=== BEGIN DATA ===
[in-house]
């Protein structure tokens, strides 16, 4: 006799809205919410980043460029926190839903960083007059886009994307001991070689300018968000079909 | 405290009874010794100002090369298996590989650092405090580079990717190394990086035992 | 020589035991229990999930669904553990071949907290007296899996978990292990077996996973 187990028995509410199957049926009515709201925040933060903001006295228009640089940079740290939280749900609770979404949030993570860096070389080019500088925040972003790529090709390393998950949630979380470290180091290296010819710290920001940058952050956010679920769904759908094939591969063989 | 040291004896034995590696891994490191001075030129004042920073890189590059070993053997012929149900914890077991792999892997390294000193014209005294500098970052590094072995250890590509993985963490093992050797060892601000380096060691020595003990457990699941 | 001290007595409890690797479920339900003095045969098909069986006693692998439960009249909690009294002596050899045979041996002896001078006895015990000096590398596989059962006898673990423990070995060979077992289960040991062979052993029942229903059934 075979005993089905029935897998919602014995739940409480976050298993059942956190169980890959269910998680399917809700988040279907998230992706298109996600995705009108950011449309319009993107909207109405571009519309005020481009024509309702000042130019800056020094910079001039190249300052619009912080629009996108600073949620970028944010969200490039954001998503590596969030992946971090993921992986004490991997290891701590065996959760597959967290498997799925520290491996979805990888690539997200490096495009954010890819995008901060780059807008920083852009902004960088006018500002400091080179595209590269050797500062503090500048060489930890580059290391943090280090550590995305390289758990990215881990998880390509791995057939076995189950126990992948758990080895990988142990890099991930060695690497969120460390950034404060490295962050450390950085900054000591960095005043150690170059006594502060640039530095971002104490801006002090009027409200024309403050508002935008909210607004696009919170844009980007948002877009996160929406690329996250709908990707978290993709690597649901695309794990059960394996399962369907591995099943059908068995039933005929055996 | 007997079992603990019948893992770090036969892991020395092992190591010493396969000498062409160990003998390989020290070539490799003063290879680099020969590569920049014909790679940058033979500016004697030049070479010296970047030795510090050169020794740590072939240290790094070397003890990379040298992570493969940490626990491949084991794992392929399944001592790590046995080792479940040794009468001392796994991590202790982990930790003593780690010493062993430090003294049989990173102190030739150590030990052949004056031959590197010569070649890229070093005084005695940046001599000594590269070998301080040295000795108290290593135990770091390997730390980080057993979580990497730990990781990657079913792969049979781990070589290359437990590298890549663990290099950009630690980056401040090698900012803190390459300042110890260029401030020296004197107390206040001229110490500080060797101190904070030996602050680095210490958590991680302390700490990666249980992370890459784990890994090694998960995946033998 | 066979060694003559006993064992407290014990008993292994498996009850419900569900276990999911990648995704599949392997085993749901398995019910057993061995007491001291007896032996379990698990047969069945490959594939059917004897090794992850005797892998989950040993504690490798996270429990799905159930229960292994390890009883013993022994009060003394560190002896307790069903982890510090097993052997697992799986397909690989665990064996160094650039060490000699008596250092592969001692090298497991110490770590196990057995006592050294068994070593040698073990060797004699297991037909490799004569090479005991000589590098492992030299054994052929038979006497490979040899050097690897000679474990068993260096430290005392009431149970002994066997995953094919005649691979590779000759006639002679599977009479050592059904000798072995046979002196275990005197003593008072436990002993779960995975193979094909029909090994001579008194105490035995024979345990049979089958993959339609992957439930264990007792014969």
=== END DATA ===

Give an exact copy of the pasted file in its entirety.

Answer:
[in-house]
């Protein structure tokens, strides 16, 4: 006799809205919410980043460029926190839903960083007059886009994307001991070689300018968000079909 | 405290009874010794100002090369298996590989650092405090580079990717190394990086035992 | 020589035991229990999930669904553990071949907290007296899996978990292990077996996973 187990028995509410199957049926009515709201925040933060903001006295228009640089940079740290939280749900609770979404949030993570860096070389080019500088925040972003790529090709390393998950949630979380470290180091290296010819710290920001940058952050956010679920769904759908094939591969063989 | 040291004896034995590696891994490191001075030129004042920073890189590059070993053997012929149900914890077991792999892997390294000193014209005294500098970052590094072995250890590509993985963490093992050797060892601000380096060691020595003990457990699941 | 001290007595409890690797479920339900003095045969098909069986006693692998439960009249909690009294002596050899045979041996002896001078006895015990000096590398596989059962006898673990423990070995060979077992289960040991062979052993029942229903059934 075979005993089905029935897998919602014995739940409480976050298993059942956190169980890959269910998680399917809700988040279907998230992706298109996600995705009108950011449309319009993107909207109405571009519309005020481009024509309702000042130019800056020094910079001039190249300052619009912080629009996108600073949620970028944010969200490039954001998503590596969030992946971090993921992986004490991997290891701590065996959760597959967290498997799925520290491996979805990888690539997200490096495009954010890819995008901060780059807008920083852009902004960088006018500002400091080179595209590269050797500062503090500048060489930890580059290391943090280090550590995305390289758990990215881990998880390509791995057939076995189950126990992948758990080895990988142990890099991930060695690497969120460390950034404060490295962050450390950085900054000591960095005043150690170059006594502060640039530095971002104490801006002090009027409200024309403050508002935008909210607004696009919170844009980007948002877009996160929406690329996250709908990707978290993709690597649901695309794990059960394996399962369907591995099943059908068995039933005929055996 | 007997079992603990019948893992770090036969892991020395092992190591010493396969000498062409160990003998390989020290070539490799003063290879680099020969590569920049014909790679940058033979500016004697030049070479010296970047030795510090050169020794740590072939240290790094070397003890990379040298992570493969940490626990491949084991794992392929399944001592790590046995080792479940040794009468001392796994991590202790982990930790003593780690010493062993430090003294049989990173102190030739150590030990052949004056031959590197010569070649890229070093005084005695940046001599000594590269070998301080040295000795108290290593135990770091390997730390980080057993979580990497730990990781990657079913792969049979781990070589290359437990590298890549663990290099950009630690980056401040090698900012803190390459300042110890260029401030020296004197107390206040001229110490500080060797101190904070030996602050680095210490958590991680302390700490990666249980992370890459784990890994090694998960995946033998 | 066979060694003559006993064992407290014990008993292994498996009850419900569900276990999911990648995704599949392997085993749901398995019910057993061995007491001291007896032996379990698990047969069945490959594939059917004897090794992850005797892998989950040993504690490798996270429990799905159930229960292994390890009883013993022994009060003394560190002896307790069903982890510090097993052997697992799986397909690989665990064996160094650039060490000699008596250092592969001692090298497991110490770590196990057995006592050294068994070593040698073990060797004699297991037909490799004569090479005991000589590098492992030299054994052929038979006497490979040899050097690897000679474990068993260096430290005392009431149970002994066997995953094919005649691979590779000759006639002679599977009479050592059904000798072995046979002196275990005197003593008072436990002993779960995975193979094909029909090994001579008194105490035995024979345990049979089958993959339609992957439930264990007792014969």